It is hard to write a zero knowledge signature for XSRF that is *accurate*. - Planet Websecurity
(it appears that the original of this post is over on O'Reilly: The Complexities of Assessing XSRF Automatically Yet Accurately by Nitesh Dhanjani)
It's true, it's not simple. It's not impossible, though, to write a generalized XSRF fuzzer. First, the fuzzer should be able to record a web app login and use it for fuzzing. Then there are three things to think about:
* the fuzzer should try every GET/POST both with the login cookies and without them
* it should try every POST request that it came across as a GET as well
* it should try GET/POST requests by swapping different subdomains or swapping out the subdomain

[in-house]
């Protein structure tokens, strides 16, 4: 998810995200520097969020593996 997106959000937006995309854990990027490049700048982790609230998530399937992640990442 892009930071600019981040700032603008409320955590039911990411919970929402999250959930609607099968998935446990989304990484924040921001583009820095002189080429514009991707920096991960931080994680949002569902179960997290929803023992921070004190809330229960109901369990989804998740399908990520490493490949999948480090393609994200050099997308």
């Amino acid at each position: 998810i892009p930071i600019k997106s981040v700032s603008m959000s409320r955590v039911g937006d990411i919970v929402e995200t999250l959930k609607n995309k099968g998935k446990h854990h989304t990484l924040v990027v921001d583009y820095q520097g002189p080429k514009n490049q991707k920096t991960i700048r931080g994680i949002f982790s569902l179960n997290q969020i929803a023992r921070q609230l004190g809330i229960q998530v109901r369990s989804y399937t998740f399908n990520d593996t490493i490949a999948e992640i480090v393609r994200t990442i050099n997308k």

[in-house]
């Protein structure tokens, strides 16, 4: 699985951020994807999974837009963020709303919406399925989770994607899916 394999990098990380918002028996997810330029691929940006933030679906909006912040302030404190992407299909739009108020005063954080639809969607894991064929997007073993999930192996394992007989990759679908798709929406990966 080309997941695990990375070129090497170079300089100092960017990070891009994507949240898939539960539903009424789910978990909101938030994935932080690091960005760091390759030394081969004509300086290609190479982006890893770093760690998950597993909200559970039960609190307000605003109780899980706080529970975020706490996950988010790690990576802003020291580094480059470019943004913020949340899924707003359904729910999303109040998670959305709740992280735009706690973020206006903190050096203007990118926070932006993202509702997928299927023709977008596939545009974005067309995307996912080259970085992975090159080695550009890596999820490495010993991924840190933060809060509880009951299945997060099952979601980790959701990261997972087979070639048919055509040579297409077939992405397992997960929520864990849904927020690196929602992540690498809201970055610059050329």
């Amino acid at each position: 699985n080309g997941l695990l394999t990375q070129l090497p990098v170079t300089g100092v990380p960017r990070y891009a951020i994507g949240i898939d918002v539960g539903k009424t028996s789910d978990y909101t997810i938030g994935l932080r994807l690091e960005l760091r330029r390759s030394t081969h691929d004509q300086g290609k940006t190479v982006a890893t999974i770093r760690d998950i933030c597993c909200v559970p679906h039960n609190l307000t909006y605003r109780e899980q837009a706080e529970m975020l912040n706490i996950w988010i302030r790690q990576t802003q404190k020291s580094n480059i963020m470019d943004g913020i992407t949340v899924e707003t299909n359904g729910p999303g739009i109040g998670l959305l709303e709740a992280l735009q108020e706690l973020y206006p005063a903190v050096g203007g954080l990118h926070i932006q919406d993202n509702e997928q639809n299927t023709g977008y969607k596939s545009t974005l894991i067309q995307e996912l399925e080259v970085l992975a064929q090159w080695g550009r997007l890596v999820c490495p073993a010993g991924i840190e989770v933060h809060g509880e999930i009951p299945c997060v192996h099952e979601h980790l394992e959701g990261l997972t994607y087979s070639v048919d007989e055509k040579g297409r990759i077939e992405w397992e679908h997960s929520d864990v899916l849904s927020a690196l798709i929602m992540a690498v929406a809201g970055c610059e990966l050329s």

The reason to do the first is to identify actions that react differently when the user is logged in/not logged in (and flag ones where it's different as potential XSRF surfaces). The second one is similiar- web developers who are aware of XSRF sometimes try to protect their apps by making requests only work through POST (hint to those developers- that's not a good fix). The last one is because those developers also try to protect their web apps by only taking POST/GETs that modify acct information on certain subdomains of their website. Sometimes they do this for the same reason as the POST-only limitation, and sometimes they do it because they're trying to protect against XSS.